• Pros - Fast track to muscle mass goals, the body looks better even with a little more body fat, once the building process is done you get to put everything into cruise control and enjoy the rewards of your hard work.
  • Cons - You will have to trust the process and go through that early beginner stage where you may feel like you are gaining too much fat.

A final note of body fat

Over the years I have been asked the following question probably a thousand times: "I have a little extra body fat. It's really bothering me. Should I cut?" My response is always the same:

If the extra fat bothers you, then cut first.

There is no sense trying to run a long term lean bulk if you are going to obsess about extra body fat each day. I've seen far too many trainees jump ship on a bulk because they simply are unsatisfied with the 20-30 extra pounds of fat they are carrying around.

My only concern is this...if you are underweight to begin with you shouldn't be trying to lose more weight. This isn't healthy. Build first, then lose. On the other hand, if you are a skinny fat 170-190 pounds and can't stop thinking about that extra 15-20 pounds of fat you are carrying around, go lose it.

Posted on: Mon, 11/27/2023 - 19:58

I have been working out for a year and 6 months. I started out skinny fat. I went on a dirty bulk back in June 2022 and went from 150lbs to 180lbs. I am 5'7. I tried to cut this last summer 2023 and went down to 160lbs. I have been trying to do a lean bulk since august 2023, I have not gained any weight I have been eating 3500cals a day. I look the same. I look skinny fat again since I first started and have no idea how to fix this issue I feel like I have not gotten anywhere with this progress. I felt like I looked good on the dirty bulk at 180lbs, even though it was a dirty bulk I had more mass and looked bigger, now I look horrible. Please help me fix this. I feel like I have no reason for working out at all.

M&S Team Badge
Posted on: Thu, 11/30/2023 - 20:18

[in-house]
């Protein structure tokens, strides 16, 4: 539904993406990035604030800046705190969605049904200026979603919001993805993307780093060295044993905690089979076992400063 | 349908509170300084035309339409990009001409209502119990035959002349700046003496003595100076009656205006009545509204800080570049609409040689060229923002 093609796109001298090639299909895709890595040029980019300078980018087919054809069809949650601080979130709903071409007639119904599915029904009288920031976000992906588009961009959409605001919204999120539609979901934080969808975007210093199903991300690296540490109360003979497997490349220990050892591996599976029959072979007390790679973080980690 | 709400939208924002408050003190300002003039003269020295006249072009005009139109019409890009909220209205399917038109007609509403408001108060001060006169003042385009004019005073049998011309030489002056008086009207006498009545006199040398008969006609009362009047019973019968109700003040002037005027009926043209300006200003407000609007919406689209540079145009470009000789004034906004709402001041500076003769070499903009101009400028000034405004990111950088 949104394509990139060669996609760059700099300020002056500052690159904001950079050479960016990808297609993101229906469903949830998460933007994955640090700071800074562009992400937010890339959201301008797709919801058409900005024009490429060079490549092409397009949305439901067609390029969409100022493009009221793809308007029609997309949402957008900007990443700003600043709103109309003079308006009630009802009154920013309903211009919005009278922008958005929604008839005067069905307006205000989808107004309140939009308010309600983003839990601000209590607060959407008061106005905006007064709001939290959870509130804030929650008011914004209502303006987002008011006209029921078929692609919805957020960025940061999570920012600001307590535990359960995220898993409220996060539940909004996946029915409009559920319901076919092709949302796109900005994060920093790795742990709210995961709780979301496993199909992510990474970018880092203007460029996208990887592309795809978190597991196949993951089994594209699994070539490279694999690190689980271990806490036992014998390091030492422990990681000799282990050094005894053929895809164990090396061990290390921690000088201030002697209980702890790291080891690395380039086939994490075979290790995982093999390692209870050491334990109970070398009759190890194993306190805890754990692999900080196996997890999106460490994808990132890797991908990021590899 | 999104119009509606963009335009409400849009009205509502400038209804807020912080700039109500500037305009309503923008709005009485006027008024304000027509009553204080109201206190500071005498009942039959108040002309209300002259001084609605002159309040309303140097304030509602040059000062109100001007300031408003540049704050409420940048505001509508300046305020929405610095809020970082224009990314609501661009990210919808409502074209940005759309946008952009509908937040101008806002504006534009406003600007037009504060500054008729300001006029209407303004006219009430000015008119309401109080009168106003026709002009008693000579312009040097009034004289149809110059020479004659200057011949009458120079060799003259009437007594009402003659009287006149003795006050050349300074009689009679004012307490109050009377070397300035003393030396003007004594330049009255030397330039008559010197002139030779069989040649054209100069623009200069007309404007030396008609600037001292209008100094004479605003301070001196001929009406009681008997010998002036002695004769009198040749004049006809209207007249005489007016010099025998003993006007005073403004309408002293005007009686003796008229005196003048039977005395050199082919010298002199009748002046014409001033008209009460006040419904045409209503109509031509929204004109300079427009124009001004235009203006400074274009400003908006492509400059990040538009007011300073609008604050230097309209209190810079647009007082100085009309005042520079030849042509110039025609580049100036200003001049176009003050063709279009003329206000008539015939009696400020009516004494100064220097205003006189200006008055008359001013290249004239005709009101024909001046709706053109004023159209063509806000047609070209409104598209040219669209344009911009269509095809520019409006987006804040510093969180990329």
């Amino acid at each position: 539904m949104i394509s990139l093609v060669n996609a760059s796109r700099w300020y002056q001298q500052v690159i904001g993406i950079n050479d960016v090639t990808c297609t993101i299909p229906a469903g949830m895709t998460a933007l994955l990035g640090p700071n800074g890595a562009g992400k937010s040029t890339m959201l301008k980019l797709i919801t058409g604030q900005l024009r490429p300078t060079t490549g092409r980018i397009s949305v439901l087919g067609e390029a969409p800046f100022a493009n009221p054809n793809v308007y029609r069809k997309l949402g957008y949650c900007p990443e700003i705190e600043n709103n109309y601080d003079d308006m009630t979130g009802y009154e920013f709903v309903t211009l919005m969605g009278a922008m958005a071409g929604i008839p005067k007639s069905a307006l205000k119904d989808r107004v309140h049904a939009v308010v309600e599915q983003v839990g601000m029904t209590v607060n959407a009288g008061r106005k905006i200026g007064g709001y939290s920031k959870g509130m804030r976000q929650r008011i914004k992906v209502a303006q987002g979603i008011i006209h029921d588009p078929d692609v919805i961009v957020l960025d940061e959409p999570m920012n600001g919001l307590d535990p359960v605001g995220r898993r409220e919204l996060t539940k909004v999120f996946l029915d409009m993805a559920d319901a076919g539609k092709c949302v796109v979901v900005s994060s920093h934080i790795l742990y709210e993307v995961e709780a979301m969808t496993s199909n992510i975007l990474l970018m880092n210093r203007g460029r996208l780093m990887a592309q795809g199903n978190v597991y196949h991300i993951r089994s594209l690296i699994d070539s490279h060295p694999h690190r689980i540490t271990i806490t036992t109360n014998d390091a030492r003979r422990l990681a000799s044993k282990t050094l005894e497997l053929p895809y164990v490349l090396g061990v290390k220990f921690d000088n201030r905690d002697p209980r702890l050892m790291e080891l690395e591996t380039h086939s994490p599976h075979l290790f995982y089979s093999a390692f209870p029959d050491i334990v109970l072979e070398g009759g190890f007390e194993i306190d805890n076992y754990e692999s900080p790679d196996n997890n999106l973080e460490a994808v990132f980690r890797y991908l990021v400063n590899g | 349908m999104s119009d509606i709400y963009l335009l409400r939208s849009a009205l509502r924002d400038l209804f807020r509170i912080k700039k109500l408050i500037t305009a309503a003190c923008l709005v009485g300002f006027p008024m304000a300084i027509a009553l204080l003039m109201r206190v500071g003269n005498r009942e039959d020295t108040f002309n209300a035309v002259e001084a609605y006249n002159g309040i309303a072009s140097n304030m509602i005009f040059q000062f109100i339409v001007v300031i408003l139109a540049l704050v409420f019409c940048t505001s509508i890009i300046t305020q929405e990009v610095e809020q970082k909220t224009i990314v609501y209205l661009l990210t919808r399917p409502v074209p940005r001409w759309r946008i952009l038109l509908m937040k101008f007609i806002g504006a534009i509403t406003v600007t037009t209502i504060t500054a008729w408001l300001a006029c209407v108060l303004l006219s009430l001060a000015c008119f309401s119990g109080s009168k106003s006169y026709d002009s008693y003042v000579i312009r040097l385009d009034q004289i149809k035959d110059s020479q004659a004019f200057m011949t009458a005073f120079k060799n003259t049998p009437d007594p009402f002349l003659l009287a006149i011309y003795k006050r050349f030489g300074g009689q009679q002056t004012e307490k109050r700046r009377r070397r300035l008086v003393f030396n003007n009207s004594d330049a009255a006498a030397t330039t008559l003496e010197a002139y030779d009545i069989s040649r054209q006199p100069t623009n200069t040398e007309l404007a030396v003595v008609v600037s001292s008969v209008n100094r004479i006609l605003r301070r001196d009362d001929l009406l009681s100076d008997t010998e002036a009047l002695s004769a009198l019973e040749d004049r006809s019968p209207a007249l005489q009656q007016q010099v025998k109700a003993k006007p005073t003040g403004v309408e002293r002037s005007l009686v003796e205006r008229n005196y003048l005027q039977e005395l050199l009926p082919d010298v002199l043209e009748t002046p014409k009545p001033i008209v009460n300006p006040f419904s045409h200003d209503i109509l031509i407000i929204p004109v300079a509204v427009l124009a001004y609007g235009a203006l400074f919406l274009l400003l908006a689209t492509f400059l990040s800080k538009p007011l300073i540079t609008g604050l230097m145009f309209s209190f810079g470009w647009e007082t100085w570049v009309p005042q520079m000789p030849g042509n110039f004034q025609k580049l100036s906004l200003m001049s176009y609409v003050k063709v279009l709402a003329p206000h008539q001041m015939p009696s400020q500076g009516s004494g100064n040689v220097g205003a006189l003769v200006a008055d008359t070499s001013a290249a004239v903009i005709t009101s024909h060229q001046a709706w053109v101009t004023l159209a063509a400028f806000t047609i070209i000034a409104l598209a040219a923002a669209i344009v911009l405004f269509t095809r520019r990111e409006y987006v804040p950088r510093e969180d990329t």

Hi, Jon. Not sure what all you have done in training or how you dieted to go back down. So, it's hard to break this down and give precise advice. Ultimately, I suggest working with a coach or trainer that can see you and give you personalized advice. What I can tell you is if you're not growing at 3,500 calories, up it to 4,000. Once you start making progress again, alternate between periods of gain and small loss phases. Gain 10 pounds, then drop 3-4. Keep that pattern and see if you can achieve the goal you're wanting. I hope this helps.

Matthew Flood
Posted on: Sun, 07/09/2023 - 20:06

I'm skinny fat. I'm having trouble trying to put together a workout routine that's smart and easy. How do I fix that scenario?

M&S Team Badge
Posted on: Sun, 07/23/2023 - 09:20

Hi, Matthew. We have several programs here on M&S that are smart and will help you improve. However, being completely honest here, it won't be easy. This link has several routines for you to choose from based on your goals and schedule. Hope this helps.

Posted on: Sun, 06/30/2019 - 05:17


I see your suggestions but I was wondering what you’d recommend for girls who want to compete in the bikini category.
As the pounds to gain aren’t that many, wouldn’t it be better to engage in cycles of one-year bulks and two/three-month cuts?

robert ely
Posted on: Thu, 12/13/2018 - 07:25

My name is Robert and I am skinny fat and I have type 2 diabetes and unfortunately I had to cut first to naturally lower my blood sugar I am looking 2 add lean muscle mass back I have not trained I have not trained in 35 years I have not trained in 35 years and I do treadmill and bicycle an hour a day 6 days a week precisely because I need to push the blood sugar into my muscles which I no longer have and legs are the biggest muscle group to push 3 blood sugar in 2 via exercise I am writing a book on how to naturally treat diabetes I would like any other advice you can offer is very weak but determined middle aged man was starting to train without hurting himself

Posted on: Sat, 10/28/2017 - 12:51

sir i dnt hav skinny fat also
So.i asked what i concentrate first plz tel me.

M&S Team Badge
Posted on: Mon, 10/30/2017 - 09:31

Hi Vijaykumar,

Check this article out:

Hope this helps!

Posted on: Sat, 09/02/2017 - 18:56

sir...150 lbs and 18% body fat is not skinny fat....115 lbs and 18% body fat is....

Cole F
Posted on: Sat, 08/05/2017 - 14:22

I don't lift yet, and I'm not an expert in the slightest, but the first paragraph or so of the article states that you have to either cut or bulk, but whilst working out and eating healthy you will still lose fat. the 3 options things makes it sound like you will be fat but grow muscle, but in reality you would be losing body fat whilst changing to a better diet and exercising.

Posted on: Mon, 07/31/2017 - 10:18

What food suppliments would you suggest esp. mass products if I want to gain mass first before cuts. I just want to know whats best for that option

M&S Team Badge
Posted on: Mon, 07/31/2017 - 10:29

Hi Jos,

You can see our best selling mass gainers here:

We also have loads of product ratings and customer reviews in the store to help you make an educated decision.

Hope this helps!

Posted on: Wed, 07/26/2017 - 00:18